Having failed to solve this problem for a century or so, economic orthodoxy now confidently and incessantly proclaims that any solution to their Vienna Problem is beyond all human capacity. And, sadly, heterodoxy has been taken-in by their performance. But the on-going ‘truth’ of this problem’s insolubility is only another creature of economics’ Scholastic mindset. In this instance, a fortiori arguments (e.g.: the presumably insurmountable polynomial factoring problem) have overwhelmed the objective demonstrations of general economic optimality emerging from chaos that have been confected for decades. The only real impediment to these demonstrations now appears to have been availability of the necessary computing technology.

One of the most potent exhibits of a solved computation problem is available at www.sfecon.com. A desktop prototype of SFEcon’s basic model runs on the homepage; and any reasonable person can see that it falsifies received economic theory’s central premise of non-computability by direct counterexample. SFEcon has long been poised on the perimeter on economic science : it has passed peer review as an instance of complex, nonlinear system dynamics ; it has won NSF grants for mathematics and supercomputing; and it has been the topic of a successful doctoral thesis in Managerial Cybernetics . With Piltdown Man and N-Rays now de-bunked, economics’ famously indissoluble Vienna Problem remains the greatest and most remorselessly defended academic fraud left over from the 20th Century.

The final test of a science for inclusion with the Western canon is of course its application; and here it must be said that the Vienna Problem’s solutions, at present, amount to nothing more than academic rebellion and mathematical elegance for their own sakes. Were a solution to the Vienna Problem accepted somewhere in economics proper, it would likely find place as a Platonic form with which to embody the most elementary economic causality, and to exhibit the most efficient dynamic for economic adjustment under the premises of pure capitalism. Its analog in the more developed sciences would be the Carnot Cycle, which demonstrates the most efficient heat engine possible under the laws of thermodynamics.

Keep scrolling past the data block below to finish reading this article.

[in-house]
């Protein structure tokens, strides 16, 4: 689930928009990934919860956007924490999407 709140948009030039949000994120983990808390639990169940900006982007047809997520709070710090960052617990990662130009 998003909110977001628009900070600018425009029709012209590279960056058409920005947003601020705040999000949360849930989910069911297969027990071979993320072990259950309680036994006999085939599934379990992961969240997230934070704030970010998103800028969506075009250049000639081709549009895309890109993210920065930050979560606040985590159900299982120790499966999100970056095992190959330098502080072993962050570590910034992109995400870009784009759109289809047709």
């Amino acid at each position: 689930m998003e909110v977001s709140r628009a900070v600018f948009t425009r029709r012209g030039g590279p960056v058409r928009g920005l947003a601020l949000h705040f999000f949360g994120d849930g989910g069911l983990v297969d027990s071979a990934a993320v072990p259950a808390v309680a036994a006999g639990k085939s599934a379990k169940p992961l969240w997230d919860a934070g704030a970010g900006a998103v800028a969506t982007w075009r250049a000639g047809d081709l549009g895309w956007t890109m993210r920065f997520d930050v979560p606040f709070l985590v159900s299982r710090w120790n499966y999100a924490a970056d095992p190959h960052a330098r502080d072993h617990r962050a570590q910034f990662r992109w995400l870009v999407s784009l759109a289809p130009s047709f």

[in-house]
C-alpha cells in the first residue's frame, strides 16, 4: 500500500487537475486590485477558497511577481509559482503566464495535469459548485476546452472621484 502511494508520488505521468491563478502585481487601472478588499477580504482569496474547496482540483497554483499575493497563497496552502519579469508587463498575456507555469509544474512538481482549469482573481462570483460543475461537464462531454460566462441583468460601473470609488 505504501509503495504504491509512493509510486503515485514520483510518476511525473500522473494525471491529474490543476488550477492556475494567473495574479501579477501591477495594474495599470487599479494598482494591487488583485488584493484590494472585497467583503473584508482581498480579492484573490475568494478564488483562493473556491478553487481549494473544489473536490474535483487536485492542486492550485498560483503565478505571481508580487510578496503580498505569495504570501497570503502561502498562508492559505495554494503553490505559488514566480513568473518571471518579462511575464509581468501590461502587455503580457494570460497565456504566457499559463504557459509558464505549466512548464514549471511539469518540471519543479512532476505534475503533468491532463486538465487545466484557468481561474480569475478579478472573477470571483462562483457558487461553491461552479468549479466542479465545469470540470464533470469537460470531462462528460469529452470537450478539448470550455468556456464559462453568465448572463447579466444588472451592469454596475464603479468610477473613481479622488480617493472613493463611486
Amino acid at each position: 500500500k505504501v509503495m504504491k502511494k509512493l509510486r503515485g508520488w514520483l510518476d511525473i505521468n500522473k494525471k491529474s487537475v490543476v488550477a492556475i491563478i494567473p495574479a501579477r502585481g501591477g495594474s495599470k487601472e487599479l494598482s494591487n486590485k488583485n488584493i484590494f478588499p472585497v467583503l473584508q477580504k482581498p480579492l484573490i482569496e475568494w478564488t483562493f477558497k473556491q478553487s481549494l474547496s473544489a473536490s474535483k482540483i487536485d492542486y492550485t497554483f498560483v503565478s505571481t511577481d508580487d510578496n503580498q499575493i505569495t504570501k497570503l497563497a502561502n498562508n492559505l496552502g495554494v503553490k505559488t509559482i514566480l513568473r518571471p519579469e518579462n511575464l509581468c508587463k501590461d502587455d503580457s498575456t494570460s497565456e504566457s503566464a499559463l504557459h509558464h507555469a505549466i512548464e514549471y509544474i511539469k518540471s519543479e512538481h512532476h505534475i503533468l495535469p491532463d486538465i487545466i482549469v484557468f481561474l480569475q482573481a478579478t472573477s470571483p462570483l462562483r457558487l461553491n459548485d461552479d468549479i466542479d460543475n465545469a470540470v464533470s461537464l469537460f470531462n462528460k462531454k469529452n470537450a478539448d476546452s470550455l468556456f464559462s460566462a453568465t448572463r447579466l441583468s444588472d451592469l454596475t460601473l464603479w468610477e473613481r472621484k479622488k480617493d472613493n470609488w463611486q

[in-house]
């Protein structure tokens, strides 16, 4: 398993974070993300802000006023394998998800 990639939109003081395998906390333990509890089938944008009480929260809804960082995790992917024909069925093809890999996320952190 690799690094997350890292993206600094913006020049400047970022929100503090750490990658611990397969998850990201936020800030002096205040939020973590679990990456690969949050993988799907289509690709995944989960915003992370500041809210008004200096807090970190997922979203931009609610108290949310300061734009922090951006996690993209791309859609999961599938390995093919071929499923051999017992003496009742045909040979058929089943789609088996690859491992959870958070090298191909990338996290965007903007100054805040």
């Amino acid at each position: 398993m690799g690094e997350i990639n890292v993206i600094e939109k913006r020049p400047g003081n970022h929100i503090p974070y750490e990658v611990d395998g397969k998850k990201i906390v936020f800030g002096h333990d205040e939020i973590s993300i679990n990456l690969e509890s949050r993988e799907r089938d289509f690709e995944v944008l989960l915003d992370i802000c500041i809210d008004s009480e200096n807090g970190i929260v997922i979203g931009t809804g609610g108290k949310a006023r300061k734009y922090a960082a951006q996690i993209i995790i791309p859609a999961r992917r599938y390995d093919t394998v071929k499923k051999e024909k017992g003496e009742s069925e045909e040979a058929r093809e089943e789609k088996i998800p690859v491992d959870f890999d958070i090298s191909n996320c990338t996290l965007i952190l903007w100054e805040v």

Platonic forms must of course be invested with real content in order to become useful in resolving this or that issue. The current economic hazard can be addressed in one of two ways: the public might demand more in the way of economic command and a centralization of society’s responses to the crisis; or the public might demand more material liberty, as from its obligations under the TARP bailout (a good candidate for history’s most extreme act of class warfare). In the former case, a solved Vienna Problem demonstrates the feasibility of an efficient command alternative to the now hopelessly corrupt capital markets. In the latter case, a solved Vienna Problem demonstrates the beauty of free markets, which might then commend a greater vigor in protecting markets from fraud and exploitation by narrow interests.

In either case, economic science can be most effective by providing a mutually-agreed context in which its normative and descriptive possibilities can sort themselves out in the manner of civilized science. A solved Vienna Problem can be ‘run in reverse’ so as to reveal the utility tradeoffs implied by an observation of prices with physical transactions under the premise of optimality. The time-series of utility parameters generated in this way are remarkably consistent in time, and quantify economic potential in terms that are foundational to all manner of economic analyses.

Should that foundation be extended to a publicly-accessible description of global economic potential, we can be confident that a great deal of otherwise impossible analyses – most especially an adjudication of currency values – will follow spontaneously. And these analyses will have a natural authority over an economics profession that first could not solve its Vienna Problem, and then maintained the impossibility of solution against all evidence until the horizontal communications of our era forced them to concede.